We will create a community technology education and digital fabrication facility which, in many ways, resembles a typical makerspace , whose primary function is to facilitate community access to specialized tools and materials, but will differ in its project-driven nature and primary motivation “to help prepare our community for the future of work and industry through education in the concepts and tools of modern technology and participation in an exploratory process of new, local industry creation.” 
More information about the Interface Research Lab can be found at: https://irl.beaconny.net/
Despite the fact that Empire State Development previously accepted a 2019 proposal from Urban Green Food  for the redevelopment of this property, no apparent progress has been made toward the realization of this plan, which focuses on conventional commercial and tourism-centric development, as opposed to the community-centric purposes that this document proposes. Complicating the realization of the Urban Green Food plan is the lack of convenient vehicular access to this property, with the SW approach of Matteawan Rd. as the only public ingress. Mayor Lee Kyriacou has proposed to address this through the construction of a new road :
Under Kyriacou’s plan, a road would be constructed from Route 52, diverging near the long driveway that leads to the Chemprene manufacturing facility, winding around the perimeter of the prison’s land and connecting with Matteawan Road, creating another point of entry to Camp Beacon.
For the proposal to move forward, he hopes the state will provide its $6 million for the road.
“My focus is on doing the one thing that would change the potential for that site, which is road access,” Kyriacou said. “Anything that follows that would be a big plus.”
We contend that the existing location and degree of accessibility is adequate to accommodate a local, community-centric purpose, making it possible to instead apply that $6M, which the state has allocated to support redevelopment of the site, toward the material development of the proposal itself.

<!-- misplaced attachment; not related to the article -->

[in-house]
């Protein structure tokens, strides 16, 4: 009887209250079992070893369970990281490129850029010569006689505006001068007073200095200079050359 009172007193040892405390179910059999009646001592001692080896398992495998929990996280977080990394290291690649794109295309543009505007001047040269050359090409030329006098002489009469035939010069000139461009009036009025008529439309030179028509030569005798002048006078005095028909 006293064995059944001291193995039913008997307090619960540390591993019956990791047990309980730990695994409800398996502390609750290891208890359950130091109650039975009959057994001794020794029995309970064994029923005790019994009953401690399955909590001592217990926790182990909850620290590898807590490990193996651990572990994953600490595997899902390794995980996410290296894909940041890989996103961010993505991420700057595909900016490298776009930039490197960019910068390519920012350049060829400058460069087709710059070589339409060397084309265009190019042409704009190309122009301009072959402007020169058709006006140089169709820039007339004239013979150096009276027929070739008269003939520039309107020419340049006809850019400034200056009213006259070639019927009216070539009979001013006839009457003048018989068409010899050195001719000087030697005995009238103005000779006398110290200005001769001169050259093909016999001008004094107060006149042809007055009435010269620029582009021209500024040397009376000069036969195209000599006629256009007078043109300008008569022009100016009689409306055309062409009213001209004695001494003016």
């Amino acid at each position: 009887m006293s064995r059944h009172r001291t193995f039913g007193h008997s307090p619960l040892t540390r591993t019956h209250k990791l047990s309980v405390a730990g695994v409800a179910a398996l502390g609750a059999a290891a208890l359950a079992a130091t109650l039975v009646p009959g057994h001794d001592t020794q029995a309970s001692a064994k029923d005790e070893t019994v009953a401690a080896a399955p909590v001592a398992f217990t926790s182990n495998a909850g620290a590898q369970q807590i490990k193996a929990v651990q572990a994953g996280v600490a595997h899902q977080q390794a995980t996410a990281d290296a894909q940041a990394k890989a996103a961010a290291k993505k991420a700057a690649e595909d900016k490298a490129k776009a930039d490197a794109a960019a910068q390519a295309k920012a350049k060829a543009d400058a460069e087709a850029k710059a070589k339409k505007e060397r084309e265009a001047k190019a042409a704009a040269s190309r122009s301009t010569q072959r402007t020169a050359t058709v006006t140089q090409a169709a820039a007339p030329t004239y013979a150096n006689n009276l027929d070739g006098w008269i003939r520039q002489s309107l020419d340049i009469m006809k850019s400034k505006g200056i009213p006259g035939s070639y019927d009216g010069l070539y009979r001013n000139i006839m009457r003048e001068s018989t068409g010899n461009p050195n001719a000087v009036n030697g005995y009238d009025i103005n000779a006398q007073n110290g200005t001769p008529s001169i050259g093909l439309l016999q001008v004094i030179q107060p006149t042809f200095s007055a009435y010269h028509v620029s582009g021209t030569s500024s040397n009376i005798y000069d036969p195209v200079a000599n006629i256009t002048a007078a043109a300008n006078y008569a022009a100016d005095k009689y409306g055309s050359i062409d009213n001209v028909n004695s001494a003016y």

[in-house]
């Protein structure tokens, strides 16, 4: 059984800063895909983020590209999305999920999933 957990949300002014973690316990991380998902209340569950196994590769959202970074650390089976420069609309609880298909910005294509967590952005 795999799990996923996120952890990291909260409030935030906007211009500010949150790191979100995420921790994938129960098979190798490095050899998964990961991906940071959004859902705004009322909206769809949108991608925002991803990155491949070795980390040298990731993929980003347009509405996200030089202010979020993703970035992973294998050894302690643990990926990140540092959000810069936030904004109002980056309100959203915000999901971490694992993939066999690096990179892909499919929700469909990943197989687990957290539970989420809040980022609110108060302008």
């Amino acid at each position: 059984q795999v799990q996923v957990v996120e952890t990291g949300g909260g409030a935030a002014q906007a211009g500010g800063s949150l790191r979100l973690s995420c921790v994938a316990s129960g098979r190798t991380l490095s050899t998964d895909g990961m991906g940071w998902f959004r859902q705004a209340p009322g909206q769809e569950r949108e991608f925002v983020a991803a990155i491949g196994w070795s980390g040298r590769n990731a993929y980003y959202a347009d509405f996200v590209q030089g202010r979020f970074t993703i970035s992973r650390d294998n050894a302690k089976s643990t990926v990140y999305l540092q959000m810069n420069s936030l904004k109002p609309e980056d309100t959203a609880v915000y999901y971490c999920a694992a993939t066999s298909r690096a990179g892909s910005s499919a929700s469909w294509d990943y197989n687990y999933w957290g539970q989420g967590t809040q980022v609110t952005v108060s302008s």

At a recent City Council meeting , a Beacon resident expressed disappointment over the lack of progress at the site and advocated that the City of Beacon take control of the Beacon Correctional Facility property:
Rather than stockpiling more stores for our out-of-town visitors, or waiting for yet another Request for Proposal from the state to be awarded to yet another outside developer stepping in to tell us what they will do, we need to do it ourselves together. We need to create space to grow food and make things, create alternative career paths for our kids and build some resilience into our economy that does not rely exclusively on out-of-town visitors.
Derek is a software engineer (currently @ Internet Archive), maker, and humanist who believes in the potential of technology as a force for good. He has built many hardware and software systems over the years, including elements of the Rock Band 2 & 3 video game controllers, and is excited to put his skills and experience to work for the Beacon community.